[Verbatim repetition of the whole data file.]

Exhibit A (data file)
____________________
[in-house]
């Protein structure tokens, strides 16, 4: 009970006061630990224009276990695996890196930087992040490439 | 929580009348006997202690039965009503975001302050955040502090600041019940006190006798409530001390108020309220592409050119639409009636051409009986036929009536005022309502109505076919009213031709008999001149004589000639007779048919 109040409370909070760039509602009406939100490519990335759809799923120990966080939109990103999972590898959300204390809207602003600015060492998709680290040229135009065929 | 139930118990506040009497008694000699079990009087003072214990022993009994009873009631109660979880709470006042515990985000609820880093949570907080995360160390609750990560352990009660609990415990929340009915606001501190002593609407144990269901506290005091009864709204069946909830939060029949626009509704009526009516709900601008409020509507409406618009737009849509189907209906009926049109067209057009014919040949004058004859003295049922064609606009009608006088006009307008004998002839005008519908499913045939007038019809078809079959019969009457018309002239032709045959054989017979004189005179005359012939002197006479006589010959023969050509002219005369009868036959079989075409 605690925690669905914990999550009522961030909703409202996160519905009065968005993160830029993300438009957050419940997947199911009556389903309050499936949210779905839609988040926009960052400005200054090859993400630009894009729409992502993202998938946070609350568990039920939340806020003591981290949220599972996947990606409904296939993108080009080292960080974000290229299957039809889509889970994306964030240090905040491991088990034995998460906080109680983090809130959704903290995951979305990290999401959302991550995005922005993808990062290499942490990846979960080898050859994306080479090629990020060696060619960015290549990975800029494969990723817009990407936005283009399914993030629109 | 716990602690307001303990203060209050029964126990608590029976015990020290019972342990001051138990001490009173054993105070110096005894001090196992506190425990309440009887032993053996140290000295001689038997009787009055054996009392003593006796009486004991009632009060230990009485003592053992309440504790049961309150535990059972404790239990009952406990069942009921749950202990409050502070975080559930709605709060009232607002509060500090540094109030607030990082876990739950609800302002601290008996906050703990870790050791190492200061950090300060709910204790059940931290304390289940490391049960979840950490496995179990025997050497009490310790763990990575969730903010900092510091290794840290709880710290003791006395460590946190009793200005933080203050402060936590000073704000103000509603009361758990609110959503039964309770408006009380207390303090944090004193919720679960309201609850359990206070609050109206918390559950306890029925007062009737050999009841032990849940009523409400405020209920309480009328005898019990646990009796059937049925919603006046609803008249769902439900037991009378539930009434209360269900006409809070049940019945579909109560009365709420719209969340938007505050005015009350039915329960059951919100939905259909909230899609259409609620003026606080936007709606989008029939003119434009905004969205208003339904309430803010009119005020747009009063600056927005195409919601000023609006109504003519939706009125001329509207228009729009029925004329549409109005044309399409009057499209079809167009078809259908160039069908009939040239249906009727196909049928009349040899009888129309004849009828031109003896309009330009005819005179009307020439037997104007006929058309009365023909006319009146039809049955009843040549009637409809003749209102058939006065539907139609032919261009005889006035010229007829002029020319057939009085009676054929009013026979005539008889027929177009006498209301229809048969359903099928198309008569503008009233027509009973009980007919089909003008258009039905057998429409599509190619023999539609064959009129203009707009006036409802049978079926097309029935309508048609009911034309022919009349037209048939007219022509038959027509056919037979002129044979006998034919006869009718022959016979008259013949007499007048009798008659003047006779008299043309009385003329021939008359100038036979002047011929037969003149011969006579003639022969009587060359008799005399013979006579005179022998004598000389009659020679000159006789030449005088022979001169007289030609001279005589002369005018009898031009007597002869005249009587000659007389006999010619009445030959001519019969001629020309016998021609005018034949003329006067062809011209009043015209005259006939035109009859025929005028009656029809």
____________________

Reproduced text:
[in-house]
């Protein structure tokens, strides 16, 4: 009970006061630990224009276990695996890196930087992040490439 | 929580009348006997202690039965009503975001302050955040502090600041019940006190006798409530001390108020309220592409050119639409009636051409009986036929009536005022309502109505076919009213031709008999001149004589000639007779048919 109040409370909070760039509602009406939100490519990335759809799923120990966080939109990103999972590898959300204390809207602003600015060492998709680290040229135009065929 | 139930118990506040009497008694000699079990009087003072214990022993009994009873009631109660979880709470006042515990985000609820880093949570907080995360160390609750990560352990009660609990415990929340009915606001501190002593609407144990269901506290005091009864709204069946909830939060029949626009509704009526009516709900601008409020509507409406618009737009849509189907209906009926049109067209057009014919040949004058004859003295049922064609606009009608006088006009307008004998002839005008519908499913045939007038019809078809079959019969009457018309002239032709045959054989017979004189005179005359012939002197006479006589010959023969050509002219005369009868036959079989075409 605690925690669905914990999550009522961030909703409202996160519905009065968005993160830029993300438009957050419940997947199911009556389903309050499936949210779905839609988040926009960052400005200054090859993400630009894009729409992502993202998938946070609350568990039920939340806020003591981290949220599972996947990606409904296939993108080009080292960080974000290229299957039809889509889970994306964030240090905040491991088990034995998460906080109680983090809130959704903290995951979305990290999401959302991550995005922005993808990062290499942490990846979960080898050859994306080479090629990020060696060619960015290549990975800029494969990723817009990407936005283009399914993030629109 | 716990602690307001303990203060209050029964126990608590029976015990020290019972342990001051138990001490009173054993105070110096005894001090196992506190425990309440009887032993053996140290000295001689038997009787009055054996009392003593006796009486004991009632009060230990009485003592053992309440504790049961309150535990059972404790239990009952406990069942009921749950202990409050502070975080559930709605709060009232607002509060500090540094109030607030990082876990739950609800302002601290008996906050703990870790050791190492200061950090300060709910204790059940931290304390289940490391049960979840950490496995179990025997050497009490310790763990990575969730903010900092510091290794840290709880710290003791006395460590946190009793200005933080203050402060936590000073704000103000509603009361758990609110959503039964309770408006009380207390303090944090004193919720679960309201609850359990206070609050109206918390559950306890029925007062009737050999009841032990849940009523409400405020209920309480009328005898019990646990009796059937049925919603006046609803008249769902439900037991009378539930009434209360269900006409809070049940019945579909109560009365709420719209969340938007505050005015009350039915329960059951919100939905259909909230899609259409609620003026606080936007709606989008029939003119434009905004969205208003339904309430803010009119005020747009009063600056927005195409919601000023609006109504003519939706009125001329509207228009729009029925004329549409109005044309399409009057499209079809167009078809259908160039069908009939040239249906009727196909049928009349040899009888129309004849009828031109003896309009330009005819005179009307020439037997104007006929058309009365023909006319009146039809049955009843040549009637409809003749209102058939006065539907139609032919261009005889006035010229007829002029020319057939009085009676054929009013026979005539008889027929177009006498209301229809048969359903099928198309008569503008009233027509009973009980007919089909003008258009039905057998429409599509190619023999539609064959009129203009707009006036409802049978079926097309029935309508048609009911034309022919009349037209048939007219022509038959027509056919037979002129044979006998034919006869009718022959016979008259013949007499007048009798008659003047006779008299043309009385003329021939008359100038036979002047011929037969003149011969006579003639022969009587060359008799005399013979006579005179022998004598000389009659020679000159006789030449005088022979001169007289030609001279005589002369005018009898031009007597002869005249009587000659007389006999010619009445030959001519019969001629020309016998021609005018034949003329006067062809011209009043015209005259006939035109009859025929005028009656029809």